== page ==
Opening your home to a child who may never have had a loving home in his or her young life can bring unimaginable rewards to all concerned. A loving foster home can provide children with a nurturing and stable environment during one of the most challenging times in their young lives. “Allowing yourself to become vested in the positive improvement of these children’s lives, as well as participating with the professional child welfare team to help serve in the best interest of the child is an awesome task,” says Doris Gaines, founder of the nonprofit A New World Child Placement Agency in Aurora, Colorado.
A New World provides nurturing, structured therapeutic foster care homes, group homes and group centers for children who are abused, medically fragile, or have special needs including developmental disabilities, emotional, psychological or behavioral problems. Certified homes receive sibling groups, newborns, teens and other children to age 18 and from ages 18 to 21 by court order.
Prior to any child placement, potential foster parents complete a comprehensive orientation and training designed to provide them with the tools to properly care for the children in their homes. This training educates prospective foster parents about what to expect and gives them the support and consistency that allows them to feel confident in their ability to be the best foster parent possible.
A New World certifies and sponsors foster homes and group homes throughout Colorado. “Our intent is for our placements to be the last placement for a child until that child may be reunited with his or her family or be adopted,” Gaines says.
What is necessary to become successful as a foster parent? Commitment, time, patience and love are the building blocks to creating a nurturing, loving environment for children who may have never felt wanted, valued or safe, according to executive director Brooke Davidson. The nonprofit agency oversees case management for social welfare agencies. Counselors on staff work directly with the foster parents and their young charges, ensuring that the right resources—including therapeutic care—are offered in each situation, so that no child falls through the cracks.
Children in foster care come from families in crisis. One or both parents may be incarcerated. There may be mental illness, addiction issues, abuse or neglect involved. These children are wary; foster parenting is about building trust and making the children feel secure. “We are not deterred by the child who looks scary on paper. Every child deserves to be treated with dignity,” Gaines says.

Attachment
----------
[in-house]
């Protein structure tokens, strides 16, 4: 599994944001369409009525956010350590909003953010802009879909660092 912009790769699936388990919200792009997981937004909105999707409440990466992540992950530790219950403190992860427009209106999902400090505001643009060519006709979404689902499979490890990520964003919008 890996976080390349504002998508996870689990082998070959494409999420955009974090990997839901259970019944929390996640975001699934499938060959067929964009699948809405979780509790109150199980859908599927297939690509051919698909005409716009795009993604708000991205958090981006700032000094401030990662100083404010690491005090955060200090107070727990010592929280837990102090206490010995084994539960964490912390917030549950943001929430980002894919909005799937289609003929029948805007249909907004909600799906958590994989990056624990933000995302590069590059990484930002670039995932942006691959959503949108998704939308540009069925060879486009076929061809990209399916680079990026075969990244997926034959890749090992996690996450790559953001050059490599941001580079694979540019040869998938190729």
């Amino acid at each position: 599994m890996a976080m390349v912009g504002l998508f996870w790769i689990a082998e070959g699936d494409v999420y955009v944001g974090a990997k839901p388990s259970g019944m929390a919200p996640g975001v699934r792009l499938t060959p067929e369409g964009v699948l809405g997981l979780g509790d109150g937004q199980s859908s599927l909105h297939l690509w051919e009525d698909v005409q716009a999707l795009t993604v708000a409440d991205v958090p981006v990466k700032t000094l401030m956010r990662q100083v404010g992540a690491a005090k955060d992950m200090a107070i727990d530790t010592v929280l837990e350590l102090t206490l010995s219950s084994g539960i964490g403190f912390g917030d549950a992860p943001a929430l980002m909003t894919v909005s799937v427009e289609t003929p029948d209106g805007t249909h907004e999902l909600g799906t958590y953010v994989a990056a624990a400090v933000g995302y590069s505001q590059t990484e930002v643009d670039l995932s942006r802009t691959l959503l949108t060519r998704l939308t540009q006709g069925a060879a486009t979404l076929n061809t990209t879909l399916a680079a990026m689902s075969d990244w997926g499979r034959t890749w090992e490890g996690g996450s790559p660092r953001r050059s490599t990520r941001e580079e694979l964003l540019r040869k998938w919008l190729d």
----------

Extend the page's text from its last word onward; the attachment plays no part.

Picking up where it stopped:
A New World maintains foster homes and group homes that are trained and equipped to take the difficult placements, or children who have experienced abuse, have behavioral issues or are in the juvenile justice system. A New World provides professional help to its foster parents 24 hours a day should a foster child have a violent or self-harming situation. Davidson, who was a foster parent herself, stresses how important that support is when there are difficulties that are spiraling out of control. “I know what it’s like to need help in the middle of the night and not get it. We are here for our foster parents 24 hours a day, seven days a week.”
Compassion and Need
The agency also accepts emergency placements. Sometimes, children arrive at foster homes late at night, with just the clothes on their backs. It’s not unusual for foster parents to be at Wal-Mart at 10 p.m. purchasing school clothes and other essentials for a new arrival. Some of the most welcome gifts at A New World are gift cards for Wal-Mart, Target, King Soopers and other stores.
Gaines, who holds her Master of Social Work (MSW) and a Master of Arts in education from Washington University, has over 30 years of experience as an educator in the Colorado Cherry Creek School District, working primarily with at-risk youth as a dean of students, counselor, and social worker. She founded A New World in 2012 to combine high expectations with love and compassion for children in foster care. Davidson also holds her MSW from the University of Denver and is a longtime veteran of nonprofit human services and child welfare agencies.
“We want our families to make a difference with every child placed in their homes,” Davidson says. Gaines adds that providing children with life skills necessary to become productive and contributing citizens in the society in which they live. The ultimate goal is family reunification as recommended and approved by the placing county. But Gaines envisions foster care as truly being a new world for these children. “We encourage and inspire our families to promote positive attitudes, the development of positive self-esteem, endorse positive decision making skills and to aid in the improvement of a child’s individual self-worth.
A New World Child Placement Agency
15200 E. Girard Ave., Aurora
24 hour emergency contact: 303-743-4002
Bio: Frequent Colorado Expression contributor Kimberly Field wrote about Denver’s nonprofit fundraising galas in the October/November 2013 issue of the magazine.